20 Years of Radiohead

Radiohead played their first gig in 1991, reportedly to “five friends”.

The following September, my schoolfriends and I had blagged our way into the BBC Radio Sussex studio, and entered a competition by holding up the written answer to the DJ booth glass. We left, minutes later, clutching our prize tickets to see The Frank and Walters, whose support act – Radiohead – we’d never heard of. We ignored the buggers, of course.

Then about halfway through, Thom yelled, “F*** YOU!” – I’ll still never know if it was part of the song. It got our attention, and gradually the room fell quiet and we watched the rest of the gig in rapt silence. The applause at the end was deafening. They’re the only band to appear twice in my all-time top 10 list of gigs.

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Radiohead’s Secret Hidden Album

Thanks, Cracked – I never realised that Radiohead’s In Rainbows and OK Computer secretly form one giant double album:

Radiohead’s In Rainbows came out on 10/10/2007, 10 years after OK Computer … As Puddlegum explains, “To create the 01 and 10 playlist, begin with OK Computer’s track one, “Airbag,” and follow this with In Rainbow’s track one, “15 Step.” Alternate the albums, track by track, until you reach “Karma Police” on OK Computer, making “All I Need” the tenth track on the 01 and 10 playlist.” It’s not that they sound nice together; it’s that these songs were definitely meant to make us s*** our pants when played like this.

Let’s try it, shall we?

1. Airbag (OK Computer)

2. 15 Step (In Rainbows)

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Perfect 10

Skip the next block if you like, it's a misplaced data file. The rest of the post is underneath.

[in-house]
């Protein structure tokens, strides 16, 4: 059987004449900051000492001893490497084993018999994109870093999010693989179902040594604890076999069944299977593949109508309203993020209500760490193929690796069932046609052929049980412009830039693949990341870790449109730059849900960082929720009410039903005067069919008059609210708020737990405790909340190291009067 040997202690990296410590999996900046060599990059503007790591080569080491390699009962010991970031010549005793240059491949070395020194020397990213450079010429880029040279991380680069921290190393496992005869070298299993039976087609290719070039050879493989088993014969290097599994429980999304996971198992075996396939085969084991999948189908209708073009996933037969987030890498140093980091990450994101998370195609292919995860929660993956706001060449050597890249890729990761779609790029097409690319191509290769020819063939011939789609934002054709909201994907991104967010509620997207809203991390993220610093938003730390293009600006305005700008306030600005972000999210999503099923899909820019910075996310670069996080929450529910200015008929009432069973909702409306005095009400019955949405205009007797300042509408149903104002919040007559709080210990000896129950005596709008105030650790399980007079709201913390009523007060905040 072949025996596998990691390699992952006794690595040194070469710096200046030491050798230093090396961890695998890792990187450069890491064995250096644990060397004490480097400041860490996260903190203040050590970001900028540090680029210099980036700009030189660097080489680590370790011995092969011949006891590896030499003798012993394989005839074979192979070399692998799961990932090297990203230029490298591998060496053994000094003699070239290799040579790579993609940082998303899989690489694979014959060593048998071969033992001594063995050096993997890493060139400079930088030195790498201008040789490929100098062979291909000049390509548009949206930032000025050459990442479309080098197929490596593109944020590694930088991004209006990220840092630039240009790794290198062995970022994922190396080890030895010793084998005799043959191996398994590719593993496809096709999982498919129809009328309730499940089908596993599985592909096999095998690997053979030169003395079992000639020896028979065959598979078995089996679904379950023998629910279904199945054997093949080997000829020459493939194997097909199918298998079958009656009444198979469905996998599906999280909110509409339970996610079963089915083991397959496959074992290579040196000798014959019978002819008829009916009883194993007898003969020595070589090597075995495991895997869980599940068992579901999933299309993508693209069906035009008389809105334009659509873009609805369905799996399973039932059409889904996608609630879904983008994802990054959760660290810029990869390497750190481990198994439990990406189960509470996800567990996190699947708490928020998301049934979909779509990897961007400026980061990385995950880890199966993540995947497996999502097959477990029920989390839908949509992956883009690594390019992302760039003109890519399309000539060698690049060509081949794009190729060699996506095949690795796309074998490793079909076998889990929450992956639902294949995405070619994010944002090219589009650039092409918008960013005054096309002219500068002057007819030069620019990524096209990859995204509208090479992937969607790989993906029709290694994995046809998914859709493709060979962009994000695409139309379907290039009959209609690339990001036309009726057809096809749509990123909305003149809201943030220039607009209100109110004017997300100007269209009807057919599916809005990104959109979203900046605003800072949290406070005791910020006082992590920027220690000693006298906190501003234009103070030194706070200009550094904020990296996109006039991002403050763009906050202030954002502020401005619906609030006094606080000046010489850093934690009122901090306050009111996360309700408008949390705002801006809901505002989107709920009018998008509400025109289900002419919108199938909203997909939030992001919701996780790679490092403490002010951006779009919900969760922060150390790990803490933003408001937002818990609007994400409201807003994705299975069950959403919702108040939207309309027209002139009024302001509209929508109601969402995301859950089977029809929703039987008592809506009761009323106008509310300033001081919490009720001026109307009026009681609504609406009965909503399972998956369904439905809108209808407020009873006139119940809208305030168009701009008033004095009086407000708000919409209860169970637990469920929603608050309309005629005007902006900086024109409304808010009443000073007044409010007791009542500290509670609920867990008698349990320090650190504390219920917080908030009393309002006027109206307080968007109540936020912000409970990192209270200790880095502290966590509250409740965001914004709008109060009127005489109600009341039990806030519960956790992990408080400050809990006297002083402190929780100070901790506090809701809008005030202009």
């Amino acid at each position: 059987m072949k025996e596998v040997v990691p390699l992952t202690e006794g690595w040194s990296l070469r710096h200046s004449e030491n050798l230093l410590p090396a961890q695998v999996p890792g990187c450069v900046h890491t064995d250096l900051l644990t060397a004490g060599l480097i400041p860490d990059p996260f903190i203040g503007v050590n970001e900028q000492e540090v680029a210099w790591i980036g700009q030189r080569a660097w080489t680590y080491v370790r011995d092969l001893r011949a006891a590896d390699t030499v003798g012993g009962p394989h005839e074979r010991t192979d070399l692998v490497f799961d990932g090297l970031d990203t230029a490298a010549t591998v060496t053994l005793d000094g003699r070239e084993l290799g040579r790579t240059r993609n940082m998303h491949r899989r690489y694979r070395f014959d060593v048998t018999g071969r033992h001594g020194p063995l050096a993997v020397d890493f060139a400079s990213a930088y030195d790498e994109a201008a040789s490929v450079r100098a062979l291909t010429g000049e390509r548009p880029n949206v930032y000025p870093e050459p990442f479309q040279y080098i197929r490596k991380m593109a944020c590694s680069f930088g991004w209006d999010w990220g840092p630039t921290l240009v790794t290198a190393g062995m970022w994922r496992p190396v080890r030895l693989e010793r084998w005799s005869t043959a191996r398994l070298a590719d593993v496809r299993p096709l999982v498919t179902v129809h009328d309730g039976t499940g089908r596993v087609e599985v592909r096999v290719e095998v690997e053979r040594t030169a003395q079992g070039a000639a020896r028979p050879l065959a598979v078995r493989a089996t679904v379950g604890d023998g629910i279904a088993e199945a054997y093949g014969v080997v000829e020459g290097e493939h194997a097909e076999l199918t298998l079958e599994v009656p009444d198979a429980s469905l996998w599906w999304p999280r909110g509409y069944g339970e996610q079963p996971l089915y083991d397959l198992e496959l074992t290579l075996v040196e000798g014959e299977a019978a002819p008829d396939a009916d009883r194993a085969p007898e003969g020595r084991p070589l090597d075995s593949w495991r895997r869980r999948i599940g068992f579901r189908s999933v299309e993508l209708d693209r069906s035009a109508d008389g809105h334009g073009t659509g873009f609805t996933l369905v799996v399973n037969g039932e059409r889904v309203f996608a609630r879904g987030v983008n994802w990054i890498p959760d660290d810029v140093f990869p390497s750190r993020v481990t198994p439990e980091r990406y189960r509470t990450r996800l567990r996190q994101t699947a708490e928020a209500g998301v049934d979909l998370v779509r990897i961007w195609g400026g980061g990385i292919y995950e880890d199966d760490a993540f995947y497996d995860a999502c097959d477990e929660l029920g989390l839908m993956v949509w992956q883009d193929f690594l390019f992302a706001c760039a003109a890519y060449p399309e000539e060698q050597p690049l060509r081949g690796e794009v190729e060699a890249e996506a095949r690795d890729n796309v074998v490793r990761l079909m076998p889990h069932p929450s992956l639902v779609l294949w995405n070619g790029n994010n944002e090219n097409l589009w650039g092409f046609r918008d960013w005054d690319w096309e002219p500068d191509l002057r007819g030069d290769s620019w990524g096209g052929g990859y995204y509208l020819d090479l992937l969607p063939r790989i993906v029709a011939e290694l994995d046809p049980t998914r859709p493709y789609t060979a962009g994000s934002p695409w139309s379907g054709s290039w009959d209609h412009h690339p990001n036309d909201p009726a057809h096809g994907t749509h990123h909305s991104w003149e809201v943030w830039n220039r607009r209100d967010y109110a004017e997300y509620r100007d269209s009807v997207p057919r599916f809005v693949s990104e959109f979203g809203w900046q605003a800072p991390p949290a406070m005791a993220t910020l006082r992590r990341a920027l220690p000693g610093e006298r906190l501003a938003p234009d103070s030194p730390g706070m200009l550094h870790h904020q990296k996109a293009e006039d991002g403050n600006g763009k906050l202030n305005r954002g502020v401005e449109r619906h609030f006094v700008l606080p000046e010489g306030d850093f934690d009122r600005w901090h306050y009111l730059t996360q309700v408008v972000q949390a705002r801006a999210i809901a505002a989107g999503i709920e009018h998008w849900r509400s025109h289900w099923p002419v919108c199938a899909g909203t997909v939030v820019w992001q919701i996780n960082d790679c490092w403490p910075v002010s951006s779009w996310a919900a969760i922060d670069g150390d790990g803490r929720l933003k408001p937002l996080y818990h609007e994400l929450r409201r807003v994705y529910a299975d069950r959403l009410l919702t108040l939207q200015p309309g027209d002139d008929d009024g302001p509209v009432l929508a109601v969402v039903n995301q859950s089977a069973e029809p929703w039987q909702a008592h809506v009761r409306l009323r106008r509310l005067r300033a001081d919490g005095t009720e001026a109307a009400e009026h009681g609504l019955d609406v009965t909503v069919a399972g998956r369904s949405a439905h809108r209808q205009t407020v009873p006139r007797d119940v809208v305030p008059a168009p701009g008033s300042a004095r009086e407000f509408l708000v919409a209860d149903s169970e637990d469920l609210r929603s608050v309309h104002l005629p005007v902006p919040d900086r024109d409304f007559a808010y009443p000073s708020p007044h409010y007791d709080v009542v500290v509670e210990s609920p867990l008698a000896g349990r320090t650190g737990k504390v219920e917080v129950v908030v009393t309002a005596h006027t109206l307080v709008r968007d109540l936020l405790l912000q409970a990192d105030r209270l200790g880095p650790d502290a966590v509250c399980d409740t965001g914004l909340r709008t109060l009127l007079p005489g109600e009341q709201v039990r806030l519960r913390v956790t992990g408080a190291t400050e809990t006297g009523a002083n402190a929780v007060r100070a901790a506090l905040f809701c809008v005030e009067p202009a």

The “perfect 10” ratings given to Kanye West’s new album have given many pause for reflection on the inherent ridiculousness of numerical review scores. When Metacritic lists a score of 93 on an album, it does suggest that it must be uncommonly good. I mean, that many people giving it 10/10? Really? For something to be that good, it really has to be as good as albums ever get. What worried me in this case was how few people seemed willing to really mention the music – what made it such a “perfect” album?

No album will ever be perfect, but I would expect a “perfect ten” to be strong all the way through. It would have to be more innovative than Radiohead’s The Bends, and stronger than My Bloody Valentine’s Loveless, which was certainly inventive but was ultimately forgettable as a collection of songs. There’s plenty of great albums I just never got round to buying. You might be surprised that I’ve never bought Sgt Pepper, and I don’t really know why I didn’t, but I can’t miss what I don’t know. Many more, I’ve not owned long enough to know I’ll still love them many years down the line, or they have too many weak moments among the strong.

Pitchfork gave The Stone Roses a perfect 10, and that’s the opposite of what I’d call an “ideal” album – they were really only good for one single, and the album was ultimately quite weak and patchy, didn’t break any new ground and was – at least by me – quickly forgotten. A perfect 10 needs to do better – much better, at least, than the brief snippets of Kanye’s new record, which didn’t entice me to hear more. If I’m thinking of a “perfect 10”, it has to be something like

Nine Inch Nails – The Downward Spiral

Primarily influenced by David Bowie’s Low with the thematic influence of The Wall, it’s not really surprising that I would love it this much. As a varied and consistent album, The Downward Spiral is stronger than anything NIN produced before or since. Over 15 years later, Trent Reznor’s breakdown album is still an absolute pleasure to hear.



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